CHAPTER 7: The Intellectual World

CHAPTER 7: The Intellectual World

Meaning is so much a part of everyday life that it has become like the air we breathe: ever-present but never really part of our awareness. Yet, meaning is what drives our lives, and without it, life is hardly bearable. The same is true of a novel. It must be instilled with meaning but that meaning will require conscious scrutiny to discern it. If the novel contains little to provide meaning, it is a jumble of uninteresting events.

Some novels ooze meaning. Dostoevsky’s novels are jammed with ideas, and his characters write papers, letters, notes, and argue the great controversies of their time, ranging from the intellectually sublime to the trivialities of human existence. In The Brothers Karamazov, one of the brothers, Alyosha, is studying for the priesthood; Dmitri is sensual, impulsive and poetic; Ivan, the atheist intellectual; and Smerdyakov, the illegitimate epileptic. The father is a wicked and sentimental old profligate.  The interactions of these characters, clashes really, produce an amazingly rich philosophical novel. But even with Dostoevsky, the reader still struggles to identify the author’s ultimate purpose, the overriding meaning behind the novel. A novel must, indeed, have a central meaning, although, as Dostoevsky shows us, the novelsmith should make his reader look for it.

To convey the nature of meaning within storytelling, let’s turn to Giorgio de Santillana. In his prologue to The Origins of Scientific Thought, he gives the following example:

There is an Indian tale to explain the difference between organic and inorganic. The stone and the pumpkin had a quarrel about their respective merits. The stone at last jumped on the pumpkin and smashed it, hoping to prove its point. But right then the offshoots of the pumpkin burst forth in blossom. The price of life is death and vice versa.41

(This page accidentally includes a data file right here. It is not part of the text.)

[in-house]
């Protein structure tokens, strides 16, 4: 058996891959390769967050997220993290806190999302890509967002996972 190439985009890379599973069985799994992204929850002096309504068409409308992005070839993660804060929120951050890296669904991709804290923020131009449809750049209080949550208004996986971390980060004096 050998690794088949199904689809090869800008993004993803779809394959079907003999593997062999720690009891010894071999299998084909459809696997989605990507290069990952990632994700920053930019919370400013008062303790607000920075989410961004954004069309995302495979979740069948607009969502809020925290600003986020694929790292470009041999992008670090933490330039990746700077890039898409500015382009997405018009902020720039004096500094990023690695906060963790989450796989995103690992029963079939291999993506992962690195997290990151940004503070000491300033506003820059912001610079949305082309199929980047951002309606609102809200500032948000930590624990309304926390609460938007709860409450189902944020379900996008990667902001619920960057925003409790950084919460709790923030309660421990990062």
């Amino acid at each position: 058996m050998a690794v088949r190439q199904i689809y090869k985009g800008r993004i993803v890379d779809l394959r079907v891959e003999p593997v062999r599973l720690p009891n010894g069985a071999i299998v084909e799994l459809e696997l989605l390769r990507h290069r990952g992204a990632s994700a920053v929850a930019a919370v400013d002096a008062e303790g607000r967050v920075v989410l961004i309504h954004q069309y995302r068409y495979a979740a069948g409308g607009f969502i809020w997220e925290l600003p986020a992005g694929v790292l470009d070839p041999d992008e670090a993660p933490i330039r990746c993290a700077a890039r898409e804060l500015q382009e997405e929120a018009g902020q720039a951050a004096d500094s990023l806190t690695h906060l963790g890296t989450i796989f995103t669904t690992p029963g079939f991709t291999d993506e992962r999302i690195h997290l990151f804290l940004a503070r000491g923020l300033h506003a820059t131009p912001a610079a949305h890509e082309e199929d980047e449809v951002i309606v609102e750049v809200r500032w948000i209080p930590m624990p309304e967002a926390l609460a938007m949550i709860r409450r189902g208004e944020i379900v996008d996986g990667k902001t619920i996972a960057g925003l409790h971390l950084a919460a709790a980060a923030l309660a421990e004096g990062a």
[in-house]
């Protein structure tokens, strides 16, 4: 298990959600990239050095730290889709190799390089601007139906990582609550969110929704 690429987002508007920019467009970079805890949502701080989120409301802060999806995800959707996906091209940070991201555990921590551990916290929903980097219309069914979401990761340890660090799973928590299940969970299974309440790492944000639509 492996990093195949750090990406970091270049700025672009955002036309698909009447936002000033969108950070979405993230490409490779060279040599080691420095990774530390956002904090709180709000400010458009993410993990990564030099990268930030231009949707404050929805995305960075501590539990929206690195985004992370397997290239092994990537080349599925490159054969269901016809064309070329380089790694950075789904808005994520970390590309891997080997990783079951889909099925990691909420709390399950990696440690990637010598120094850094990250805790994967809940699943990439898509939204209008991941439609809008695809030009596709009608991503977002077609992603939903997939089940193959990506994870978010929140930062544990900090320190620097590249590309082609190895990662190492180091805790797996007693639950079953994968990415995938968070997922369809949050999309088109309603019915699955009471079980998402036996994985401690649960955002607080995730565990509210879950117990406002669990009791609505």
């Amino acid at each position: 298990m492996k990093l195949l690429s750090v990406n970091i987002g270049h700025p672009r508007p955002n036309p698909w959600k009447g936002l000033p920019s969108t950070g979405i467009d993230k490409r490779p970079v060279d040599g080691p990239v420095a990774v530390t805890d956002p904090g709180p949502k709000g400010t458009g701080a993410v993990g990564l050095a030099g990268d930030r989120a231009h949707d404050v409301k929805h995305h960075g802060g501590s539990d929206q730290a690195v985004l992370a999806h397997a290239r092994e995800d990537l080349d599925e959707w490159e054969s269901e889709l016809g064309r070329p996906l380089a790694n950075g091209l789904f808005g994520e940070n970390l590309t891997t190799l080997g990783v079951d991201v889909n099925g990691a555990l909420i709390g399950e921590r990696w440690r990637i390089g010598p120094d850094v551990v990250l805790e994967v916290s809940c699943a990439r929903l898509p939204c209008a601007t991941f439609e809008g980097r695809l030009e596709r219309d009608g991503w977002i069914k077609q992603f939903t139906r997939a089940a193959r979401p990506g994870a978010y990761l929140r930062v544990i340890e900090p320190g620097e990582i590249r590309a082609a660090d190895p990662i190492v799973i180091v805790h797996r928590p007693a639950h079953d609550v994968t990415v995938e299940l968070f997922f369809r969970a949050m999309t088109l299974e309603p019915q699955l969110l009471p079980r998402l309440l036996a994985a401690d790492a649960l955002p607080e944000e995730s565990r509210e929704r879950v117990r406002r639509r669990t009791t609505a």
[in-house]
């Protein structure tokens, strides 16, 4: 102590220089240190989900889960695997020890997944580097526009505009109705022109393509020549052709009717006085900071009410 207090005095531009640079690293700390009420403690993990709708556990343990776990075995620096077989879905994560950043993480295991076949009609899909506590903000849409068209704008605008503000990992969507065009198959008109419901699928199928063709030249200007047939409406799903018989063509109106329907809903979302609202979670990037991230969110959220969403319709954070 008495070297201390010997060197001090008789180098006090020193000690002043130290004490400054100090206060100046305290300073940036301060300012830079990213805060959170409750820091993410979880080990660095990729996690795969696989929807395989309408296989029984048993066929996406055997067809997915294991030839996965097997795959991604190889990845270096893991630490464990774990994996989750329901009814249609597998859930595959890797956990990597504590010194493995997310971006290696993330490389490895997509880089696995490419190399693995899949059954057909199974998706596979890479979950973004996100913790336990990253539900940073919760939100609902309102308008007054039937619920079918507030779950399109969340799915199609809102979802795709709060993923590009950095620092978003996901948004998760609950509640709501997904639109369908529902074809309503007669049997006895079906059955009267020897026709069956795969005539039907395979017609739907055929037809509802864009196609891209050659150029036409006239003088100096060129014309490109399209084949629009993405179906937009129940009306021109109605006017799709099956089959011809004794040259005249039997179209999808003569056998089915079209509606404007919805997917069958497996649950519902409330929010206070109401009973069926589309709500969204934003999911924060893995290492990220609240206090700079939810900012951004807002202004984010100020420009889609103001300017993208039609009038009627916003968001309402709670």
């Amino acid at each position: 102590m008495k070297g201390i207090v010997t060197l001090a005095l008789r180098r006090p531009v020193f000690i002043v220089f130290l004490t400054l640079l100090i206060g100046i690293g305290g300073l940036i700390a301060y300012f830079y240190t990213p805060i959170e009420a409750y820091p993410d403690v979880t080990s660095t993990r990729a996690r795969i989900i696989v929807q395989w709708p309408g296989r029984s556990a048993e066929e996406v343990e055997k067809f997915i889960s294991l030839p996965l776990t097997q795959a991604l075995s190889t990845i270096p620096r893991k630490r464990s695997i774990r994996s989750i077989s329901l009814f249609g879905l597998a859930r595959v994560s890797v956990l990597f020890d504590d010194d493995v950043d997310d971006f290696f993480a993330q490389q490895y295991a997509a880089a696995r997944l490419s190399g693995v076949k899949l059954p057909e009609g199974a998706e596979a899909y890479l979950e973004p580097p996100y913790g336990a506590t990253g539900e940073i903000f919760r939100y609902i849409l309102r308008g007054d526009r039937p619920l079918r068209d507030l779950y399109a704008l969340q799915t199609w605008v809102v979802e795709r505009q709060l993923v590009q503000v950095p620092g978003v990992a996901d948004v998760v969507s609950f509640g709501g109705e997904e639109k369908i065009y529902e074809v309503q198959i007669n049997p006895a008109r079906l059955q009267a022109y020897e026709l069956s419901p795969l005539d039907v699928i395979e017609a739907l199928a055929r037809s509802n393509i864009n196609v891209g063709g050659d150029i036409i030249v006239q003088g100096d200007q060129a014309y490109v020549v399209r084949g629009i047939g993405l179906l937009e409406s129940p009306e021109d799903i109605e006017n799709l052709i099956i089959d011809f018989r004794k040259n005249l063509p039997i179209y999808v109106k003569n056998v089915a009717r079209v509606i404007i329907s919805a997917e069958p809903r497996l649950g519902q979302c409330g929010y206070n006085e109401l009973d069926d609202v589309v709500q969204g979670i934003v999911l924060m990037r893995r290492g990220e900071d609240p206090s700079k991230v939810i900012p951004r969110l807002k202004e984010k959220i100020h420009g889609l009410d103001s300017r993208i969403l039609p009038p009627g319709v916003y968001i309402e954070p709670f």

In this short excerpt, de Santillana not only tells a story, but also gives his interpretation of the purpose of the story upfront, and then further interprets it after telling it. This, in a nutshell, is the experience of reading a novel. De Santillana carries his discussion one step further, however, by addressing the very nature of this type of storytelling:

“If we face it [life itself] as a problem, it leads nowhere. As a myth, it carries its own acceptance.

This kind of explaining is surely not science; it implies no theory or definition; but it is a kind of knowledge: mythical knowledge, which means explaining something by telling a tale about it which should show it in the light of an essential truth. The story of Genesis is such a myth.”42

This is what the author is after: to construct a tale that contains within it an essential truth. The novel is a long narrative form that performs the same service as de Santillana’s simple story. At the core of the novel is this bit of “mythical knowledge” that the author exposes as “an essential truth.” This, once again, draws us back to Premise.

The reader experiences meaning within the pages of a novel, both because of the author’s effort, and because of the way he, the reader, interprets the work. The author injects the work with meaning through the use of ideas, storyline structure, and the juxtaposition of ordered events (plotting). And second, the reader contemplates the work, interpreting the information to extract meaning. Thus, the total process is inexact by its very nature, thank goodness, and perhaps allows the reader to interpret the work somewhat differently than the author intended. Consequently, some readers will love it, others hate it, and yet others will be indifferent about it.

In a nutshell, this then is the intellectual world of the novel. It is a world of ideas, and during this short chapter we will explore the intellectual world, and how to create and control it as much as possible. A novel is a storehouse of focused ideas, interrelated by the context of the novel. The author must limit the cast of ideas because extraneous ideas lack pertinence and generate confusion in the reader. Ideas are focused, not just to provide clarity, but also meaning, and the intellectual world of the novel is a “world of meaning.” The novelsmith hones his work to address only those ideas that pertain to the central subject and thus only those of the central conflict.